After pioneering the world of hybrid electric and gasoline vehicles, Toyota (TM  ) has fallen behind other major manufacturers like Ford Motor Company (F  ) and General Motors (GM  ) when it comes to the transition towards fully electric cars. However, on Tuesday, Dec. 14, the company announced that it will be investing heavily in electric vehicles, with a goal of apportioning one-third of all sales towards electric vehicles by 2030.

Already, electric vehicles make up more than 10% of new car sales in Europe, and the American infrastructure plan introduced by President Joe Biden is expected to boost sales in that country, as well. Investment and incentives from governments around the world have pushed the growth of the electric vehicle market into high gear, faster than manufacturers expected.

While Tesla (TSLA  ) vehicles might be the most well-known, Ford and GM have both seen considerable interest in their electric vehicles. GM has a goal of phasing out gas-powered cars entirely by 2035 and is introducing an electric-powered Hummer and pickup truck. Ford, meanwhile, is expected to see high demand for its electric Ford F-150, or F-150 Lightning, coming in the spring of 2022.

Ford's F-Series trucks, including the F-150, are the top-selling vehicles in the U.S., bringing in profits equal to more than double McDonald's (MCD  ) 2020 sales, every year. The Ford F-150 is so popular, it's been compared to the Ford Model T of old. The electric version has the potential to completely change the electric vehicle market, according to analysts.

"The F-150 will put electric vehicles in a totally different realm," Gartner analyst Michael Ramsey said. "It's huge for Ford, but also huge for the whole industry. If you're going to electrify the whole vehicle fleet in the United States, the F-150 going electric is a big step in that direction."

Ford and other major companies may have a head start, but Toyota, the largest carmaker in the world, has now aggressively begun its foray into the electric vehicle market.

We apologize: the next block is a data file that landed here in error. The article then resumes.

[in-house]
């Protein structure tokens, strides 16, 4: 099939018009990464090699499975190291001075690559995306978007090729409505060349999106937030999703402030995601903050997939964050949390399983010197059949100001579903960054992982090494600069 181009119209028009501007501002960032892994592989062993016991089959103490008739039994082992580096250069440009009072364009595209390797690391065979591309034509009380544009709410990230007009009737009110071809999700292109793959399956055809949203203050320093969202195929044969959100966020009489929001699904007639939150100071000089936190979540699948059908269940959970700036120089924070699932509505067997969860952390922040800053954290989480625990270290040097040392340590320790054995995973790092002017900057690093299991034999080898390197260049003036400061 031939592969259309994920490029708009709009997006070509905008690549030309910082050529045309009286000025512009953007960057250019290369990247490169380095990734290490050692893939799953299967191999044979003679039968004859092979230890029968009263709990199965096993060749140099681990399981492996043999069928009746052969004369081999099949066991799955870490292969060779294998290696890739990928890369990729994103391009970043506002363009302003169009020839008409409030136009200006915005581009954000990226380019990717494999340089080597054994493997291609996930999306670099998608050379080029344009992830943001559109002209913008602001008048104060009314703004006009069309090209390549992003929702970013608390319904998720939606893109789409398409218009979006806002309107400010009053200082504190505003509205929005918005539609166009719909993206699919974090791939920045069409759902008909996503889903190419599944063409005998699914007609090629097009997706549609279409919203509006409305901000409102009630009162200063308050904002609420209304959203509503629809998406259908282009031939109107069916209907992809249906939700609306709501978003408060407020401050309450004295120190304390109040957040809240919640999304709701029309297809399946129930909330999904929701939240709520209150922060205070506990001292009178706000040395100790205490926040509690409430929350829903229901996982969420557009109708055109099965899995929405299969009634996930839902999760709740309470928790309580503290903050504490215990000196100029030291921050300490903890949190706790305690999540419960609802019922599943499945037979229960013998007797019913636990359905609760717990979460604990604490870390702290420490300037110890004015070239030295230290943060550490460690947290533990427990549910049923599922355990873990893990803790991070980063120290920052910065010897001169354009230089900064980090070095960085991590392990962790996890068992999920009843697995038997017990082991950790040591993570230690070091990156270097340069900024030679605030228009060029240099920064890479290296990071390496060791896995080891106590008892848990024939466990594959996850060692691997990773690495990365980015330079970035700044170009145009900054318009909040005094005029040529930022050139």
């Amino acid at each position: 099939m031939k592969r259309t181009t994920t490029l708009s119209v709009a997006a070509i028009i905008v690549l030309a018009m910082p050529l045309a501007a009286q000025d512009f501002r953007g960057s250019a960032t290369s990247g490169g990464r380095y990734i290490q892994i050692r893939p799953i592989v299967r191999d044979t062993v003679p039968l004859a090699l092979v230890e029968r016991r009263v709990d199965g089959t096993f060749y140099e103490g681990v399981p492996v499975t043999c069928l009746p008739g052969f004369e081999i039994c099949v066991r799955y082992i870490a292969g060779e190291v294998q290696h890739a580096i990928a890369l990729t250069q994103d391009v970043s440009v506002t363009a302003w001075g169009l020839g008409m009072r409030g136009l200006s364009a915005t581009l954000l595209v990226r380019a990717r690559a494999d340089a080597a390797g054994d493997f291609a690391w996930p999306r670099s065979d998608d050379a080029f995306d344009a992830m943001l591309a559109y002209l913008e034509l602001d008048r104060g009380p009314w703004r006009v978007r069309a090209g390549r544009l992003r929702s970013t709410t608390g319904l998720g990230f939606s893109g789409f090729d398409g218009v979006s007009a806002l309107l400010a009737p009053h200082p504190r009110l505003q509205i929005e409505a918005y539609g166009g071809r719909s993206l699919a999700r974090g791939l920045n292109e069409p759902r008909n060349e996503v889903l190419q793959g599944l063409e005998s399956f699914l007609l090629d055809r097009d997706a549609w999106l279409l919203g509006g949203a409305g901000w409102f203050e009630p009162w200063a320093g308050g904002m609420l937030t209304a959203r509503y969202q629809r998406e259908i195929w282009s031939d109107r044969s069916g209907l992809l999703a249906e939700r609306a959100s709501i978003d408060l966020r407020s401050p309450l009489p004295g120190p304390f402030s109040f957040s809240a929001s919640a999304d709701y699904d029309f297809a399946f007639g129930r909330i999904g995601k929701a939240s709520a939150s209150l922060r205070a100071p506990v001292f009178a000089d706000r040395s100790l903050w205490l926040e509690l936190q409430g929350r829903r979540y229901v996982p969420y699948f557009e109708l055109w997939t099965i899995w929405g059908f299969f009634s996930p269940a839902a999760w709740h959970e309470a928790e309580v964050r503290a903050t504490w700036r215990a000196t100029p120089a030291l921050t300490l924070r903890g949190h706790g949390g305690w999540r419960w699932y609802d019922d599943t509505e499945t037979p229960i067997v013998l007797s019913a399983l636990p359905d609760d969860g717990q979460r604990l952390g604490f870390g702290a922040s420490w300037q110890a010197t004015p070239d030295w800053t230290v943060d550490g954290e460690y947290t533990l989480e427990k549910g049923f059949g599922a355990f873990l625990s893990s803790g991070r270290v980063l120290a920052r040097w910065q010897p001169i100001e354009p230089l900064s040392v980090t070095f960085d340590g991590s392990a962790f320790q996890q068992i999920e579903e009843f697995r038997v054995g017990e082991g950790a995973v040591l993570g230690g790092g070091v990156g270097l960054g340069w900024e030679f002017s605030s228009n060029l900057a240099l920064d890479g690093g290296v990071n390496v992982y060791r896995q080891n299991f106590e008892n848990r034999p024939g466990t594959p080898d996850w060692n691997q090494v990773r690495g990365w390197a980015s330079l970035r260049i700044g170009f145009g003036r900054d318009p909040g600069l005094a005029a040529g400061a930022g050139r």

The Japanese carmaker announced on Tuesday that one of its Japan-based factories will soon begin to manufacture the bZ4X, a sports utility vehicle developed with Subaru. The electric vehicle will hit the market early next year, according to Toyota Motors President Akio Toyoda.

Along with the overall goal of one-third of sales, Toyota hopes to switch its Lexus brand to only electric vehicles, to introduce a total of 30 electric vehicles across all brands, and to sell 3.5 million electric vehicles by the end of the decade.

Previously, the company stated that it planned to introduce 15 eclectic vehicles by 2025. The company made a prior commitment to spending $13.6 billion (1.5 trillion yen) on electric vehicle technology; the recent promise bumped that commitment up to $17.6 billion (2 trillion yen).

"It is not us but local markets and our customers who decide which options to choose," Toyoda said.

President Toyoda has received criticism in the past from environmentalists due to Toyota's resistance to adopting electric vehicles. Toyoda himself described the trend towards electric vehicles as "overhyped, specifically pointing to the carbon emissions produced by power plants. Power plant emissions are also frequently used as a defense of the oil and gas industry.

On Tuesday, standing in front of dozens of Toyota concept electric vehicles, Toyoda seemed to undergo a complete reversal of his previously held position on electrifying cars.

"I believe that achieving carbon neutrality means realizing a world in which all people living on this planet continue to live happily," said Toyoda. "We want to help realize such a world. This has been and will continue to be Toyota's wish and our mission as a global company. For that challenge, we need to reduce CO2 emissions as much as possible, as soon as possible."